As I write this, we are experiencing round two of COVID-19 surges. I don’t know about you, but I am trying to be cautious and consequently I spend a lot of time hanging out at home. Again. (Sigh.)
I find myself pondering whether I acted on my 2020 lockdown intention, which was to spend the time doing something material. I wanted to be able to say that I achieved something concrete, identifiable, meaningful. I set the intention for lockdown, but, really, such a hope is bigger than that, not bound by pandemic precautions, but applicable to our entire lives. Don’t we all, at some level, wish to leave a legacy? Bestow something meaningful to our communities at least once in our lifetimes?
For many of us, it is a goal easier dreamed than done.
I spent the original COVID-19 lockdown in pursuit of a creative life, and I largely achieved it. But I’m a dabbler, interested—mostly superficially—in a plethora of things.
I learned to play an instrument, decorate cakes, bake bagels from scratch and crochet. I finished years-old needlepoint projects. I wrote a lot and read a lot.
I attended virtual art lectures and exhibitions. I practiced my Spanish. I honed my drawing and painting skills. I replanted my flower beds. I went birding (a lot).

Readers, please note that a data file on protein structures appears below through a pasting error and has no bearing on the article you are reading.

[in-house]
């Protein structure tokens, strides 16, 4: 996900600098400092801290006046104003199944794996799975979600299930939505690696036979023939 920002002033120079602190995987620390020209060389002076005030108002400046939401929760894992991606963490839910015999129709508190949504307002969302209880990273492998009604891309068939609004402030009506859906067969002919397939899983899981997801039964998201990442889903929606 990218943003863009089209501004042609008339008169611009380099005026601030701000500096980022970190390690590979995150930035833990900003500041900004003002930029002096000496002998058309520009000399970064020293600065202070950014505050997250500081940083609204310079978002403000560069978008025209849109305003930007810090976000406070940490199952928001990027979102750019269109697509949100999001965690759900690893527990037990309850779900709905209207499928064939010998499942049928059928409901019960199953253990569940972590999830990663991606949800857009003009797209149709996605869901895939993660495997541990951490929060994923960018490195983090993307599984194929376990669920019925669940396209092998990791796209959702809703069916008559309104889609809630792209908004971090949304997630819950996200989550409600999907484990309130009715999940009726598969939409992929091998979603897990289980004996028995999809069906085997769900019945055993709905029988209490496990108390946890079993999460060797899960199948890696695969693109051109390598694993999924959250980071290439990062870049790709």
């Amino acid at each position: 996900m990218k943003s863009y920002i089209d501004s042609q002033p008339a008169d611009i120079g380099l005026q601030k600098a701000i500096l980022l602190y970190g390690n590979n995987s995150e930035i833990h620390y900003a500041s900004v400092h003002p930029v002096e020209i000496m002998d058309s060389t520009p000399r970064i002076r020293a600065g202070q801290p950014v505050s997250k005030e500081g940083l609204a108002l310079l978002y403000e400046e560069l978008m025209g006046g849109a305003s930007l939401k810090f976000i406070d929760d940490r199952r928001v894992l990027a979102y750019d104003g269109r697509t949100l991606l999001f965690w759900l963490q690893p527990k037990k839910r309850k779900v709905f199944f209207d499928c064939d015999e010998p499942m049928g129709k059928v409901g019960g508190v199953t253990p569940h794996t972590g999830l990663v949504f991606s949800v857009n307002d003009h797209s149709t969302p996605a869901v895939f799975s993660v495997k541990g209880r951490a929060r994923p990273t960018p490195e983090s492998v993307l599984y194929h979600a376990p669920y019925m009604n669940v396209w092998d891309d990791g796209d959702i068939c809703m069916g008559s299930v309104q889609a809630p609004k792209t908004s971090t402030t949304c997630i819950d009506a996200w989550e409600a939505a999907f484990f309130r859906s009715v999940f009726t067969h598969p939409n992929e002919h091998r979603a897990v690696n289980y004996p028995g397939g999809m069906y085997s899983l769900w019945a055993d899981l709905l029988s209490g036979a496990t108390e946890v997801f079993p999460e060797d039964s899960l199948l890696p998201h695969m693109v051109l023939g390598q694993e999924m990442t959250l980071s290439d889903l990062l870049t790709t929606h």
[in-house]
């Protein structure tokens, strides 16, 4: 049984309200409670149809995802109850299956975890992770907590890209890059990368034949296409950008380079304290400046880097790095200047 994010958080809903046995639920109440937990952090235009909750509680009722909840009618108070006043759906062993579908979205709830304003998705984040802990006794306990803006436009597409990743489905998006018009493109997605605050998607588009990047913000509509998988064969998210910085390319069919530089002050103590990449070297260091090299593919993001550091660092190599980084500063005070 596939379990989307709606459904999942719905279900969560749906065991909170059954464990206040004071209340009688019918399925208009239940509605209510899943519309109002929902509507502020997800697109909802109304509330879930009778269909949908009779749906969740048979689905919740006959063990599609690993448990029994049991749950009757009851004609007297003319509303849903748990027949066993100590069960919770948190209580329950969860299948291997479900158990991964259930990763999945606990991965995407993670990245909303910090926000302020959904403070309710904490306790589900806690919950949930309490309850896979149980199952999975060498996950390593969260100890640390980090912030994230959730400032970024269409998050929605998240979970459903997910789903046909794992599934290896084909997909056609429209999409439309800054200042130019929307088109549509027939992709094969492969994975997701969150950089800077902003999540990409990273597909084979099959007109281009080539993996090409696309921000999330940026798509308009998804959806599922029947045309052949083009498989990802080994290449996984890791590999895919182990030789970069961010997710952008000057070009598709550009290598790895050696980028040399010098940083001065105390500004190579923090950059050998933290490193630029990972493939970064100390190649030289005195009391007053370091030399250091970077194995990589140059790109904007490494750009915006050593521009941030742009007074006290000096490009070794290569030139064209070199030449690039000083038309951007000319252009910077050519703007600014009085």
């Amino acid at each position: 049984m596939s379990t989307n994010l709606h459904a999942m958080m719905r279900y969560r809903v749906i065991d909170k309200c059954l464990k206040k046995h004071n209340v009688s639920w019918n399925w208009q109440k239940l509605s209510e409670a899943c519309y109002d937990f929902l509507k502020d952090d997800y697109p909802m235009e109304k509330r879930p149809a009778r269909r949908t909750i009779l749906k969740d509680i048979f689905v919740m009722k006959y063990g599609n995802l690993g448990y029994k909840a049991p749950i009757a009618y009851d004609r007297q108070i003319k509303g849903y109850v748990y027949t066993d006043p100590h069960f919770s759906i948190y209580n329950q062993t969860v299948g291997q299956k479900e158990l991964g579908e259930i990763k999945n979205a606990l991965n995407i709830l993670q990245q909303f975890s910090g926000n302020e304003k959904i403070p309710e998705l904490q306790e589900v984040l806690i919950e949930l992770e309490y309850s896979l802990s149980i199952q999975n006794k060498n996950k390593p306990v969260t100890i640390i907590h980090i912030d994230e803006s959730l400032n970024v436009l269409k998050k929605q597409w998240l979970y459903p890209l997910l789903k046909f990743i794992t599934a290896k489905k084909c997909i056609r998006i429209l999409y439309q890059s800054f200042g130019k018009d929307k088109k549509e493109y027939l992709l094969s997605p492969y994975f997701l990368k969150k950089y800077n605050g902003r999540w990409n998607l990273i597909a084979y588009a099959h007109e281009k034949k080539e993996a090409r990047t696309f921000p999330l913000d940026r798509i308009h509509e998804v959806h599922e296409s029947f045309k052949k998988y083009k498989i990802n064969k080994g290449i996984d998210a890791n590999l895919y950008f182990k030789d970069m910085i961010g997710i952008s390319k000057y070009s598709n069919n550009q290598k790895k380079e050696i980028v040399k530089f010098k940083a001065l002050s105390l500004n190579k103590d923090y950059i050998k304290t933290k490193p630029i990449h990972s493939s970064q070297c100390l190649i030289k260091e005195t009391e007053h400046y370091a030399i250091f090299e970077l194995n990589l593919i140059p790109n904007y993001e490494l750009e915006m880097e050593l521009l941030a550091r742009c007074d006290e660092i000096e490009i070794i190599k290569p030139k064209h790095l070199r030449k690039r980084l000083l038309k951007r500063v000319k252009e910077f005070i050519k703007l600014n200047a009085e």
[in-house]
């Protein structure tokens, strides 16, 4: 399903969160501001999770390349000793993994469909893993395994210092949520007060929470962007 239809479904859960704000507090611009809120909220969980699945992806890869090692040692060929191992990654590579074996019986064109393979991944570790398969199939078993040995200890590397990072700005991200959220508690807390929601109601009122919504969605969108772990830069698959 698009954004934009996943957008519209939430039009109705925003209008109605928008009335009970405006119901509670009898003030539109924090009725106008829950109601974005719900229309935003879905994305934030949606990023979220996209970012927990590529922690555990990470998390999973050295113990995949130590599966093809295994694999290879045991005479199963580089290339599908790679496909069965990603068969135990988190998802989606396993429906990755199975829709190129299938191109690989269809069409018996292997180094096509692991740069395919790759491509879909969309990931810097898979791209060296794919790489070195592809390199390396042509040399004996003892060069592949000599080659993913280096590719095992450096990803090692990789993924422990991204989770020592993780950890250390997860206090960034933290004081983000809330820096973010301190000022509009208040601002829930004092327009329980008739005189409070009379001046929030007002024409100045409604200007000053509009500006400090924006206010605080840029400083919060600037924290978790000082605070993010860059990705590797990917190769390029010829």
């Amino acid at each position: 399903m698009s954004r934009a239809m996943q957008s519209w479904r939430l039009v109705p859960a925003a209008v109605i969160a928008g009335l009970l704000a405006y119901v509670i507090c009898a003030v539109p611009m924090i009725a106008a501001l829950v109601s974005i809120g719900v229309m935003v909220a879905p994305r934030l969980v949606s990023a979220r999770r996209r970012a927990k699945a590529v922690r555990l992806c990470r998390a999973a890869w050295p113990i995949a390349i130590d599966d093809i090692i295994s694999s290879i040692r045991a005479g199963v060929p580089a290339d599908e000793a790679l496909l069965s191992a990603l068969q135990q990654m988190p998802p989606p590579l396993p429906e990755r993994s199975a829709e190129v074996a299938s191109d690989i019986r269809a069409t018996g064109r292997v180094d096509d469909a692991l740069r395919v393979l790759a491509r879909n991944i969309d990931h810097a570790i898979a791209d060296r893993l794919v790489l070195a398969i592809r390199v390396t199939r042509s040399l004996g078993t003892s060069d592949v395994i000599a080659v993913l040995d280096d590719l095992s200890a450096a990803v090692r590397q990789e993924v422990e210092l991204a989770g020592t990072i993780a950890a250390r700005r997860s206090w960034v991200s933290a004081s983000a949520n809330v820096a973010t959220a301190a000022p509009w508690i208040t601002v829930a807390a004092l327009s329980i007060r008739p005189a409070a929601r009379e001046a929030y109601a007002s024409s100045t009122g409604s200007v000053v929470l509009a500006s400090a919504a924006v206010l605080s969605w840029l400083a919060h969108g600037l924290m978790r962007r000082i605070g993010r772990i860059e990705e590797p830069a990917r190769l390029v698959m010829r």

Of each little achievement, I felt satisfaction and a bit of pride. My bagels, for example, are delicious. At the same time, I am under no illusions that I achieved anything truly great or made any lasting impact on the world.
In other words, I didn’t really achieve my COVID-19 intention. I wish I’d done so. I wish I’d written and published a top-selling book, and I wish my Spanish were fluent. (Pero no lo es!)
Just imagine…what if you had the vision and wherewithal to transform the hours spent enjoying your avocation into something that, decades later, is still inspiring people and bringing them joy? Roland Eves did exactly that, way back in the 1970s.
Eves was a longtime summer resident of the Lake Hopatcong area and a counselor at a camp in Byram Cove (now an area of homes known as Coves End) in the area behind Sister Islands. He was also related to the Henderson family (of Henderson Bay and Henderson Cove fame). One summer, another lake lover named May Bachman, who at the time lived in the Northwood section, caught his eye. Bachman’s family owned the small hotel located on Sister Islands. Eves sought to impress Bachman by standing on his head on an aquaplane— apparently it worked, since the couple married and continued to be active lake residents for many decades.
An avid fisherman and one of the founders of the Knee Deep Club, Eves invented a device that could retrieve water from the deepest strata of the lake so it could be tested. The data used from these water samples eventually helped prove that trout would “hold over” during winter months. This data ultimately helped ensure Lake Hopatcong was stocked with trout by the state.